LRS News

Today has been a special day at LRS with the opening of our brand new Indoor School. With snow & frost lying on the ground, it has been in use for most of the day proving what a great addition i...more


We are offering 5% shares for sale in a racy looking grey filly by Hellvelyn, the sire of top juvenile filly Mrs Danvers (unbeaten in 5 starts). Hellvelyn was a Royal Ascot scorer at two himself &am...more


FREE RANGE gave Stella Barclay her first winner as a trainer with victory at odds of 20/1 in the Logico Chase over an extended two miles at Newcastle yesterday. Ridden by Sam Coltherd, the 8 year ol...more


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Dr Sarah Jane Hobbs (PhD)– Equine Research

Sarah Jane Hobbs (PhD) – Equine Research

Sarah is a Senior Lecturer in Sports Biomechanics in the Centre for Applied Sport and Exercise Sciences at the University of Central Lancashire. Lancashire Racing Stables (LRS) is delighted to have a working relationship with Sarah as she is involved in international equine research and has collaborated so far with the University of Edinburgh, Vetmeduni, Vienna, the Mary Anne McPhail Equine Performance Centre, Michigan State University, USA, Myerscough College, Anglia Ruskin University and most recently the University of Maine, USA.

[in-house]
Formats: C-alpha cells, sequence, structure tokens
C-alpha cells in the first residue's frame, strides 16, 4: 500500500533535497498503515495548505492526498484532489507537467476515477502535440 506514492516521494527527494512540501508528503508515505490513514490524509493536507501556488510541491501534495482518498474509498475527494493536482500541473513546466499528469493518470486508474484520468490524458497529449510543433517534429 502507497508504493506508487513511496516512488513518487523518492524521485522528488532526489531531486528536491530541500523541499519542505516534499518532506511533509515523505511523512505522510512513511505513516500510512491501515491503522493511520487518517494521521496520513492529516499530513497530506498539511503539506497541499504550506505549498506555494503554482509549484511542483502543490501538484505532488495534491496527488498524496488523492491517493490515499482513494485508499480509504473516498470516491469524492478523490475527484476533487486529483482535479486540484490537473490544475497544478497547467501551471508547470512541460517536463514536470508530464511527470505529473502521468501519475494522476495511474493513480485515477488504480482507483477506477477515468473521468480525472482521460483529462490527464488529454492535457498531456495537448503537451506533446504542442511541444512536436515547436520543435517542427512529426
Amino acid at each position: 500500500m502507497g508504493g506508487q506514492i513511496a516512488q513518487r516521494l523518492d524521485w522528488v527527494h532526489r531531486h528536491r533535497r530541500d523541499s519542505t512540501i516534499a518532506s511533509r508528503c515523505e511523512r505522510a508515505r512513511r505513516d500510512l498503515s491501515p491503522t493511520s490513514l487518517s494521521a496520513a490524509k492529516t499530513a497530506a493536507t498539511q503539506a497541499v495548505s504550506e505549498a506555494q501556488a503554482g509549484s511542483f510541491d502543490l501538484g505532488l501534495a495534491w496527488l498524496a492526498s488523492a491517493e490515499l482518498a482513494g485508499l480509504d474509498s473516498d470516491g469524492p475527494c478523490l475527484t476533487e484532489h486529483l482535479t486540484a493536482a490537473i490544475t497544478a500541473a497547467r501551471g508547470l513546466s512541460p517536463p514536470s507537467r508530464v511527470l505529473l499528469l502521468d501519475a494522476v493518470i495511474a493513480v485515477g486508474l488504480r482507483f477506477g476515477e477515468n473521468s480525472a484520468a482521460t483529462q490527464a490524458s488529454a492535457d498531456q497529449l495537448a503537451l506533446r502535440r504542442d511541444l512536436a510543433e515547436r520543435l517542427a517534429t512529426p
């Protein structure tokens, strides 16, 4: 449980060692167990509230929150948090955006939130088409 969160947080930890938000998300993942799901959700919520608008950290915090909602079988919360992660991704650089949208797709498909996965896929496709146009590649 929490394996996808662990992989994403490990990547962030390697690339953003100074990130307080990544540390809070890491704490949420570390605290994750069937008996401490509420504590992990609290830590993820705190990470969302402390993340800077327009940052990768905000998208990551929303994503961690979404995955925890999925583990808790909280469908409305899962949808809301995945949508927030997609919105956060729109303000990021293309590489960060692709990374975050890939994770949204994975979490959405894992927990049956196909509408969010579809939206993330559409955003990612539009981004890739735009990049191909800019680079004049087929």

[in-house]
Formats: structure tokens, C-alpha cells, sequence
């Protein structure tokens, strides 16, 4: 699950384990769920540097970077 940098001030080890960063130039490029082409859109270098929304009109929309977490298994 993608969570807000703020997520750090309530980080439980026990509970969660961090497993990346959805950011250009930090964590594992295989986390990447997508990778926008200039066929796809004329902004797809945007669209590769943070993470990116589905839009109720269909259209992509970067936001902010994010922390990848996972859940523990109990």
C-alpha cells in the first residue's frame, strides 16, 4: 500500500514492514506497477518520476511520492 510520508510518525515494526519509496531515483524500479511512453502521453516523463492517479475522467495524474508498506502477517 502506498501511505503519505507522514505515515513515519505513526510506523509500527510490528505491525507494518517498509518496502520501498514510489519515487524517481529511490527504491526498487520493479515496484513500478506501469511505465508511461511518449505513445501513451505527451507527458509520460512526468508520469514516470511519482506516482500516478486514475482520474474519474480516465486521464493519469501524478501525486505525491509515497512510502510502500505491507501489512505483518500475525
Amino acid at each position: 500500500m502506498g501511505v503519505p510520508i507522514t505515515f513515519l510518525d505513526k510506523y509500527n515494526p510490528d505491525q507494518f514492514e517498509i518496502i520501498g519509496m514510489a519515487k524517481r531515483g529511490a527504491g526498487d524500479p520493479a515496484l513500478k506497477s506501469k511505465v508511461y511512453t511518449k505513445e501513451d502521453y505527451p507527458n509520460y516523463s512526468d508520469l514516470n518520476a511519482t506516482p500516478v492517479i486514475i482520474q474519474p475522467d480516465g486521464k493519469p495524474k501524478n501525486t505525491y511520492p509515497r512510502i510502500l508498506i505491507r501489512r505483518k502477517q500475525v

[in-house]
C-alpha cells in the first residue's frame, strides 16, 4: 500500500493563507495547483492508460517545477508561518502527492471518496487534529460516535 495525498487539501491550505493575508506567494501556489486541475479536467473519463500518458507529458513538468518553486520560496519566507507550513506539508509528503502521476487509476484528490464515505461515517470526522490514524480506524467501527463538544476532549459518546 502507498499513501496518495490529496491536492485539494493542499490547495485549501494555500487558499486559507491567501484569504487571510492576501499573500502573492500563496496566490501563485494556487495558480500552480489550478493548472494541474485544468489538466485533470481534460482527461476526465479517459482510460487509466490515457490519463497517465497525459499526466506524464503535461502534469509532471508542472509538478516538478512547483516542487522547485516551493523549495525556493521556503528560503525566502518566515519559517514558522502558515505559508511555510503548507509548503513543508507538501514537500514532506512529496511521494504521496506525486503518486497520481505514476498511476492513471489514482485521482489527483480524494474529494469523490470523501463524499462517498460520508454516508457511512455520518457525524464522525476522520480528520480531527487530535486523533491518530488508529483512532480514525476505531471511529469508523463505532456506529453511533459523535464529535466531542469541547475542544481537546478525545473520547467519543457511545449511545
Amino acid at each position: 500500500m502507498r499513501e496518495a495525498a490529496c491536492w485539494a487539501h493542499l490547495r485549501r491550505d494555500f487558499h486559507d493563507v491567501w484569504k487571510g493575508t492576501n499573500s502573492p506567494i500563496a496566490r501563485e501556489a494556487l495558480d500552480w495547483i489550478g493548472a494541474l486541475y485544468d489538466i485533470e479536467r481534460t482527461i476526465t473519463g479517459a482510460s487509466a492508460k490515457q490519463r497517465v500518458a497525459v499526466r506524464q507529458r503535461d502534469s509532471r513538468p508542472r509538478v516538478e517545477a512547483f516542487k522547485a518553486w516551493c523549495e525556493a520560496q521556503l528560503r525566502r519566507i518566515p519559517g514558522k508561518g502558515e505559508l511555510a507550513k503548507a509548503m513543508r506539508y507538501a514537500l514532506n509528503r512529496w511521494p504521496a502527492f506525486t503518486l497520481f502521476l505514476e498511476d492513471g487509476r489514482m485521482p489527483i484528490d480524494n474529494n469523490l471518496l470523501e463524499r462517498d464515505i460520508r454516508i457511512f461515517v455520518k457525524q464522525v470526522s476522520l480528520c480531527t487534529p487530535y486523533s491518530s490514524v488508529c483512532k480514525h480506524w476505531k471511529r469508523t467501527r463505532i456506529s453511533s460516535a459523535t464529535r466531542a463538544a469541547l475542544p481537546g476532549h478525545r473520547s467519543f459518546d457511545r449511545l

Her research interests in equine biomechanics – ongoing since her doctoral study in 2000 on internal hoof strain and lower forelimb motion – is viewed as hugely valuable and important at LRS in its desire to associate itself with the best equine practice available. Sarah is particularly interested in research which helps horses by developing a better understanding of how they move and therefore the loading on their body and how this can either help them to develop or put them at a greater risk of injury. She has recently studied the tilt of the body and limbs on flat and banked circles, as little is known about how horses compensate for corners and turns at different speeds and how this loads their body. Sarah is also interested in the interaction between the horse and the surface and how surface properties can influence locomotion.

Sarah also has an equine sports massage qualification and completes gait assessments together with sports massage. With this interest in rehabilitation, she has carried out two studies to date that may have implications in relation to improved performance.

As well as her academic qualifications, Sarah is a Member of BASES (British Association of Sport and Exercise Sciences) and also a Member of IEBWA (International Equine Body Workers Association) and (EBW) Equine Body Worker. She regularly attends and contributes papers at academic conferences and has a long list of publications in various journals.